VERBS, AUXILIARY. May, can; original and subsequent meaningCan, May, Might. May originally meant "to be able" (E. E. "mag;" A.-S. "magan;" German "mögen"). A trace of this meaning exists in the noun "might," which still means "ability." Thus we find “I am so hungry that I may (can) not slepe.” CHAUCER, Monke's Tale, 14,744. “Now help me, lady, sith ye may and can.” Knighte's Tale, 2,314. In the last passage may means "can," and "ye can" means "ye have knowledge or skill." This, the original meaning of "can," is found, though very rarely, in Shakespeare:
i.e. "they are well skilled."
“I've seen myself and served against the French,
And they can well on horseback.
And perhaps in
“And the priest in surplice white
That defunctive music can.
“The sum of all I can, I have disclosed;
Why or for what these nobles were committed
Is all unknown to me, my gracious lady.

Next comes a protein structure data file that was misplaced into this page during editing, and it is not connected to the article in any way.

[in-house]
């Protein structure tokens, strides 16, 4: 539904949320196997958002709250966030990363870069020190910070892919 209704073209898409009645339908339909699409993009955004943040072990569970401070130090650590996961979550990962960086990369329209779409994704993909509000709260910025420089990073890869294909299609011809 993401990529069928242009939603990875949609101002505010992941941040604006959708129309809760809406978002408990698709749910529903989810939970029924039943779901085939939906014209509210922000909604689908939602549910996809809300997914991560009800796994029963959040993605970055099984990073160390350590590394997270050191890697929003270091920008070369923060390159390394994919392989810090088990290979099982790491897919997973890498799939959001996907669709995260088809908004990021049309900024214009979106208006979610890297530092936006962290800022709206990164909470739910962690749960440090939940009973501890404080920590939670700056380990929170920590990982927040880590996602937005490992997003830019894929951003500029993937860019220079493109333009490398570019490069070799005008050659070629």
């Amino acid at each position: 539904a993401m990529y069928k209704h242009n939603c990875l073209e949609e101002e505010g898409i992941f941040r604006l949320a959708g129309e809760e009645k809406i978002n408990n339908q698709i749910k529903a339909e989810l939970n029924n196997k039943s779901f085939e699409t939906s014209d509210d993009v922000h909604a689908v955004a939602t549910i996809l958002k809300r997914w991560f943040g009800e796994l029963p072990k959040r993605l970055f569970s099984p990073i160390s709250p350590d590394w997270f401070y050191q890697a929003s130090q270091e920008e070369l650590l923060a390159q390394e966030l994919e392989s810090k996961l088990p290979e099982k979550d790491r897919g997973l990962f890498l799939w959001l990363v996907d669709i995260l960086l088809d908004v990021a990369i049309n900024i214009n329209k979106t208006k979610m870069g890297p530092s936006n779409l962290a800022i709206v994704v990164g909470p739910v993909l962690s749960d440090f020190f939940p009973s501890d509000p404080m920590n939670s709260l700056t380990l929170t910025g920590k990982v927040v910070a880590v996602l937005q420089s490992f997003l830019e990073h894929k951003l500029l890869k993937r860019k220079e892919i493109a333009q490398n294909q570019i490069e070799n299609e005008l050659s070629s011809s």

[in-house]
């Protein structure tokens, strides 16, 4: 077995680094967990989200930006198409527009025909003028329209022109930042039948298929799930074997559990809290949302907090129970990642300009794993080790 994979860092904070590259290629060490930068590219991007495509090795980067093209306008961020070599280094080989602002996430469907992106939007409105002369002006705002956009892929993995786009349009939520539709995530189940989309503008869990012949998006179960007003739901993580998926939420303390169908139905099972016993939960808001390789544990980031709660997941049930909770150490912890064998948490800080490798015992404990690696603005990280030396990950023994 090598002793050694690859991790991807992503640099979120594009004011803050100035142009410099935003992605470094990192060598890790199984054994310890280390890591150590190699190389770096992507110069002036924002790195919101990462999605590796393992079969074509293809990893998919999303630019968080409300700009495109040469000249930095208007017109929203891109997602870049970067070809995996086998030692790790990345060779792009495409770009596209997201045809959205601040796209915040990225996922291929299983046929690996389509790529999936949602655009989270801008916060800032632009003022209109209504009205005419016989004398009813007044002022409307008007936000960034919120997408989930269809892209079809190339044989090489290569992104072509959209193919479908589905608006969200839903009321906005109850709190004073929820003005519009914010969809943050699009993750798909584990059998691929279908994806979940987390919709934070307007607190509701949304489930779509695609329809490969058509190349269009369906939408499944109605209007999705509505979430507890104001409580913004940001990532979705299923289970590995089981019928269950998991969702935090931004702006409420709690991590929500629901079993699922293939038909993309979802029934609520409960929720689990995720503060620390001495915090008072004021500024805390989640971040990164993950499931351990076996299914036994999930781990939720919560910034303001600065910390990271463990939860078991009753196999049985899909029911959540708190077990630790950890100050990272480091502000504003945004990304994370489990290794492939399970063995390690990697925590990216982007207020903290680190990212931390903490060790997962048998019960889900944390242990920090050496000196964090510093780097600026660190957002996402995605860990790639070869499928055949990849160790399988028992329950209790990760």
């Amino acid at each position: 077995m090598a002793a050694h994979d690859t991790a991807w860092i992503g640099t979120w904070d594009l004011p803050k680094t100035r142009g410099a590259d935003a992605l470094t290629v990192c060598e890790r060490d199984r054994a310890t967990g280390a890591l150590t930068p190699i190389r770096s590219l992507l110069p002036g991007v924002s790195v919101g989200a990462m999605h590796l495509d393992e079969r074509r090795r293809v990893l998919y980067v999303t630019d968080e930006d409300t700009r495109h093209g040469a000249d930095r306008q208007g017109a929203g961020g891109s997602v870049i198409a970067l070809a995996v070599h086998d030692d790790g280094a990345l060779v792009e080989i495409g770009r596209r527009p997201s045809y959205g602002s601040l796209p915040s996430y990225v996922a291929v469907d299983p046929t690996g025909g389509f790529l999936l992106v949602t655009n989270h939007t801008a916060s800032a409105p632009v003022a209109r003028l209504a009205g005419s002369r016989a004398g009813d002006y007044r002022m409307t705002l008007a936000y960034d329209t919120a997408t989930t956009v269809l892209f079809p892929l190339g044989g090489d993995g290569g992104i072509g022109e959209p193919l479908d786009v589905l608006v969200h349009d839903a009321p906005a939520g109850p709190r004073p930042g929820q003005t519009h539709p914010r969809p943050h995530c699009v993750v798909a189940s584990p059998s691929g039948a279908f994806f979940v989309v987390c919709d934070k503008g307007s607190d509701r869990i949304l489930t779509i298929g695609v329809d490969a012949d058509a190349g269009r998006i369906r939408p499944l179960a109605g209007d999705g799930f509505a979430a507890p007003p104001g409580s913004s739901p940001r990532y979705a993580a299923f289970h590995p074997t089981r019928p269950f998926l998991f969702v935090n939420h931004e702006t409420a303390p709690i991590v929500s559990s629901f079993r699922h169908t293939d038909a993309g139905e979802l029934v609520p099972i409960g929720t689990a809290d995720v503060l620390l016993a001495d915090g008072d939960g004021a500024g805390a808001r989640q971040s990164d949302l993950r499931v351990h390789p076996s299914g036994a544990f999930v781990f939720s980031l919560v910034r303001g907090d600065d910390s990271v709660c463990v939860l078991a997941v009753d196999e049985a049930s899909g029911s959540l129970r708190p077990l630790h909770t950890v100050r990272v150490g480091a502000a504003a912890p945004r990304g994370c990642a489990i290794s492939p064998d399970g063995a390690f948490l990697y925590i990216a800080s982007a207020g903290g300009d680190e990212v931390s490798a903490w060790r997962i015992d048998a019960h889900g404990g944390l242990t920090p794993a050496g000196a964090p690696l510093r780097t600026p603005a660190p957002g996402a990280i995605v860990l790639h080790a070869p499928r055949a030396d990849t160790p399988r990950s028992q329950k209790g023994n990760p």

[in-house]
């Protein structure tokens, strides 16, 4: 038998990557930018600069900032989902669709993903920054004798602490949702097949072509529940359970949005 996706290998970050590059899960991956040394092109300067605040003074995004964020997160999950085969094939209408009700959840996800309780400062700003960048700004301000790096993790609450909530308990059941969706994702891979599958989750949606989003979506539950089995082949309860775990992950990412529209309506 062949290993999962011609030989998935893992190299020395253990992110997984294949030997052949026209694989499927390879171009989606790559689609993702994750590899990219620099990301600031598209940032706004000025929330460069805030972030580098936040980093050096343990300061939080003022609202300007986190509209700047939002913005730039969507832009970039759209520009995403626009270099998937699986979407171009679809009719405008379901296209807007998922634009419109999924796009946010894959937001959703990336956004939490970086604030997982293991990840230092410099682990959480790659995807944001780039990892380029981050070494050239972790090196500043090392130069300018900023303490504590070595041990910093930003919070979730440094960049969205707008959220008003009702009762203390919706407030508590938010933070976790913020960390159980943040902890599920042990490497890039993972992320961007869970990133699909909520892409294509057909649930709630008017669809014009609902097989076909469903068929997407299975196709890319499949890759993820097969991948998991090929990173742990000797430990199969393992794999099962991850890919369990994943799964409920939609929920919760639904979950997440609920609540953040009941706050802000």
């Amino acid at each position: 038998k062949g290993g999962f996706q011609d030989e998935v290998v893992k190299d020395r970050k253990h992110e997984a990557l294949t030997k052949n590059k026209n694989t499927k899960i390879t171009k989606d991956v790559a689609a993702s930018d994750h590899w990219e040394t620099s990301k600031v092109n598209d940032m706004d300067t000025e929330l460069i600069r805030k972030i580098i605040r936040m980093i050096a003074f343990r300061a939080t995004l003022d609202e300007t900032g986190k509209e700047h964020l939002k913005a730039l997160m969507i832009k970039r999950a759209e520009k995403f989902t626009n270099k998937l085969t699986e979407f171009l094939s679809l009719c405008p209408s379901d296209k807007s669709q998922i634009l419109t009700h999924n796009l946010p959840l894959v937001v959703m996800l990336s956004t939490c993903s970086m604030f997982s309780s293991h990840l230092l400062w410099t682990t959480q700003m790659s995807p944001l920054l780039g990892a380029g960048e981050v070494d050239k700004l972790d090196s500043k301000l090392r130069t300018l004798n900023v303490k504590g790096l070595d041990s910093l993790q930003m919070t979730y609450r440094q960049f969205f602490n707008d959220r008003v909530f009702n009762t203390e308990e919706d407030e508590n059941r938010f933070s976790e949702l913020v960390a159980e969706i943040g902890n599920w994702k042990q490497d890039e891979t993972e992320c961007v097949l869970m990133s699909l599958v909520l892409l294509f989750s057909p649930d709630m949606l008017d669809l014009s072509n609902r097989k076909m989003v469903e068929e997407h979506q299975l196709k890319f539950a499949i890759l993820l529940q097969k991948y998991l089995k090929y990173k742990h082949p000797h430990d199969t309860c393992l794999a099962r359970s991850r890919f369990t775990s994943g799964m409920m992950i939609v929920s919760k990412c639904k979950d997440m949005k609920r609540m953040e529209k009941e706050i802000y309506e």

A trace of this emphatic use of can is found in
“The strong'st suggestion
Our worser genius can
But, as "can" (which even in A.-S. meant "I know how to" and therefore "I am able") gradually began to encroach on may, and to assume the meaning "to be able," may was compelled to migrate from "ability" to "possibility" and "lawfulness." Thus "mögen" signifies moral, "können" physical, possibility. In the following passage: “From hence it comes that this babe's bloody hand
“What can man's wisdom
In the restoring his bereaved sense?
May not be cleansed with water of this well,” F. Q. ii. 10. it is not easy at once to determine whether may means "can" or "is destined," "must," "ought." Hence we are prepared for the transition which is illustrated thus by Bacon:1
For what he may do is of two kinds, what he may do as just and what he may do as possible.